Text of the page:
Quilting Pin Caps: More!

These quilting pin caps are slightly longer than the previous version and, due to the M2’s smaller nozzle, have slightly thinner single-thread walls. Because Slic3r does a better (although not ideal) job of path planning than Skeinforge, it’s easier to create an array of the caps in the solid model than to manually add duplicates in Slic3r:

Quilting Pin Cap - array
Quilting Pin Cap – array

They look like egg cases from Prometheus:

Quilting pin cap array - on platform
Quilting pin cap array – on platform

Fill with silicone caulk on waxed paper and they look even more like that:

Quilting pin caps - silicone fill
Quilting pin caps – silicone fill

Fast-forward a few days, rub off the excess caulk, trim off a few blobs, and they’re ready for presentation:

Quilting pin caps - finished
Quilting pin caps – finished

In use, they look about like you’d expect:

Quilting pin caps - in use
Quilting pin caps – in use

The pin caps I made from a 5 gallon bucket’s O-ring gasket didn’t work out well, as the plastic didn’t like being poked with pins and put up a stiff resistance. Silicone caulk has exactly the right consistency.

When Mary ramps up a full-scale quilt, we’ll need a few hundred of the things. The commercial version has dropped to 40 cents each, which makes all this worthwhile.

The OpenSCAD source code:

// Quilting pin caps
// Ed Nisley KE4ZNU April 2012
//	January 2013 - modify for Slic3r and M2

//- Extrusion parameters must match reality!
//  Print with +1 shells and 3 solid layers

ThreadThick = 0.20;
ThreadWidth = 0.40;

HoleWindage = 0.2;

function IntegerMultiple(Size,Unit) = Unit * ceil(Size / Unit);

Protrusion = 0.1;			// make holes end cleanly

//----------------------
// Dimensions

ID = 5.0;
OD = ID + 2*ThreadWidth;
Length = 8.0;
Sides = 8;

CapArray = [6,6];			// XY layout of caps
CapsOC = OD + 2.0;			// OC spacing

//----------------------
// Useful routines

module PolyCyl(Dia,Height,ForceSides=0) {			// based on nophead's polyholes

  Sides = (ForceSides != 0) ? ForceSides : (ceil(Dia) + 2);

  FixDia = Dia / cos(180/Sides);

  cylinder(r=(FixDia + HoleWindage)/2,
           h=Height,
	   $fn=Sides);
}

module ShowPegGrid(Space = 10.0,Size = 1.0) {

  RangeX = floor(100 / Space);
  RangeY = floor(125 / Space);

	for (x=[-RangeX:RangeX])
	  for (y=[-RangeY:RangeY])
		translate([x*Space,y*Space,Size/2])
		  %cube(Size,center=true);

}

module PinCap() {
	rotate(180/Sides) {
		difference() {
		PolyCyl(OD,Length,8);
		translate([0,0,-Protrusion])
			PolyCyl(ID,(Length + 2*Protrusion),8);
		}
	}

}

//----------------------
// Build them!

ShowPegGrid();

translate([(-CapsOC*(CapArray[0] - 1)/2),(-CapsOC*(CapArray[1] - 1)/2),0])
	for (i=[0:(CapArray[0] - 1)],j=[0:(CapArray[1] - 1)])
		translate([i*CapsOC,j*CapsOC,0])
			PinCap();

They seem to work pretty well…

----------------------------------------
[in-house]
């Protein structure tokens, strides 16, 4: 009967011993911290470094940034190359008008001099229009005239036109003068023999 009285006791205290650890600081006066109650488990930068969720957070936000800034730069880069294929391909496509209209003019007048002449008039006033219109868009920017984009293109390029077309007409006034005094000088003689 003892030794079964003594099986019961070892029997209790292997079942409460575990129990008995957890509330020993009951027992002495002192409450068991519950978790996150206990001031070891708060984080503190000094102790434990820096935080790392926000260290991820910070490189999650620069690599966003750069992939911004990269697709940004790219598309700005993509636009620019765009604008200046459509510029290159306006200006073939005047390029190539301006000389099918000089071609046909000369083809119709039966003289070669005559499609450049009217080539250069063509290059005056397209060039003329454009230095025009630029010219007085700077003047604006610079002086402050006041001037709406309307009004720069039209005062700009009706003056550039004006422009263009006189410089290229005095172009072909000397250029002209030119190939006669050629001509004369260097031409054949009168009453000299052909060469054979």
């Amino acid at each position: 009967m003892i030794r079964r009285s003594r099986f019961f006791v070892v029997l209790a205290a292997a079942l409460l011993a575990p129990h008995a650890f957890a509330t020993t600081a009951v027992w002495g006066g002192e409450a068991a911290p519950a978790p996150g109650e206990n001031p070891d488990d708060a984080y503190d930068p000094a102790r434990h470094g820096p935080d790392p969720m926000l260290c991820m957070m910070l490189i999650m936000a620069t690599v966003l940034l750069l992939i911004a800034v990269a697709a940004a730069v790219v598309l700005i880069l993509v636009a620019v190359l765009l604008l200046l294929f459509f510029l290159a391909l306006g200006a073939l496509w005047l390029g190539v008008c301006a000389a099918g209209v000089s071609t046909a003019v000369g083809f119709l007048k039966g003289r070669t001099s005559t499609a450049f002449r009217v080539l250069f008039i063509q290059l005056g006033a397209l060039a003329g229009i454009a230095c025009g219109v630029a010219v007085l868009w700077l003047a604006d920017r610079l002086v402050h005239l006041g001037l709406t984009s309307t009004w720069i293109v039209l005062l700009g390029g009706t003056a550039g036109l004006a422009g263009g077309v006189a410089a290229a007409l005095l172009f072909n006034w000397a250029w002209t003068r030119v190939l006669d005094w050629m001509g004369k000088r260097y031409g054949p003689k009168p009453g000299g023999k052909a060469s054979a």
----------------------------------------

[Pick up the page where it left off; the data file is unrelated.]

10 thoughts on “Quilting Pin Caps: More!

  1. It’s nifty when a 3D printer is not only good for rapid prototyping, but it can undersell a (presumably) mass produced commercial product. However, it seems to me like you could just cut up straws and fill them with silicone caulk for this use.

    1. undersell a (presumably) mass produced commercial product

      Well, only by placing zero value on my time; I couldn’t sell those little doodads for a good price. The fiddle factor required to load each one with caulk outweighs almost everything else, but the satisfaction of making exactly what my Lady wants counts for even more.

      For low-volume production of a customized part where next-day delivery isn’t of the essence, 3D printing can’t be beat!

      cut up straws and fill them

      Mary insisted on a key design point: the caps should not roll off her not-always-horizontal quilting work surface. Squares seemed too pointy, octagons looked prettier, and I’ll try hexagons with the next batch: some of these attempted to perpetrate an escape.

      1. And if hexagons are too chunky, you can split the difference and print septagons! This is where 3D printers really shine – it would be obnoxious to produce other ways, but adjusting your polygon side count is easy with derived geometry like this.

        1. split the difference and print septagons!

          The asymmetry would be so disturbing: it must be done!

  2. You’re thinking the canisters in Prometheus are egg cases a la Alien? I’ve been hashing this out with a friend and though they’re certainly reminiscent in form, we’re wondering whether what they’re filled with is maybe seeds of life in a vial floating in -Miracle Grow- a bio-catalyst.

    1. egg cases a la Alien?

      There’s this whole “It’s not exactly a prequel” vibe about Prometheus, but, yeah, those eggs contain a whole bunch of it’s-not-good-for-you in one tidy package.

      seeds of life in a vial floating in -Miracle Grow- a bio-catalyst

      Dilute it, drink it, and get tentacles in your eyeballs: we are so not going there.

  3. Or squeeze out a foot long 1/4″ dia. bead and slice it up after it hardens?

    1. squeeze out a foot long 1/4″ dia. bead

      Lacking a 3D printer, that’s probably what I’d do… but, hey, it’s just sitting there, right? [grin]

      It would certainly cure faster in open air, without being tucked into those cute little tubes!

  4. oops, I posted before I read the requirement for non-rolliness.

    1. non-rolliness

      Well, maybe you could keep it from developing a flat spot along the bottom side, but I’d most likely produce a flattened sausage shape that’d stick to the waxed paper like, uh, glue.

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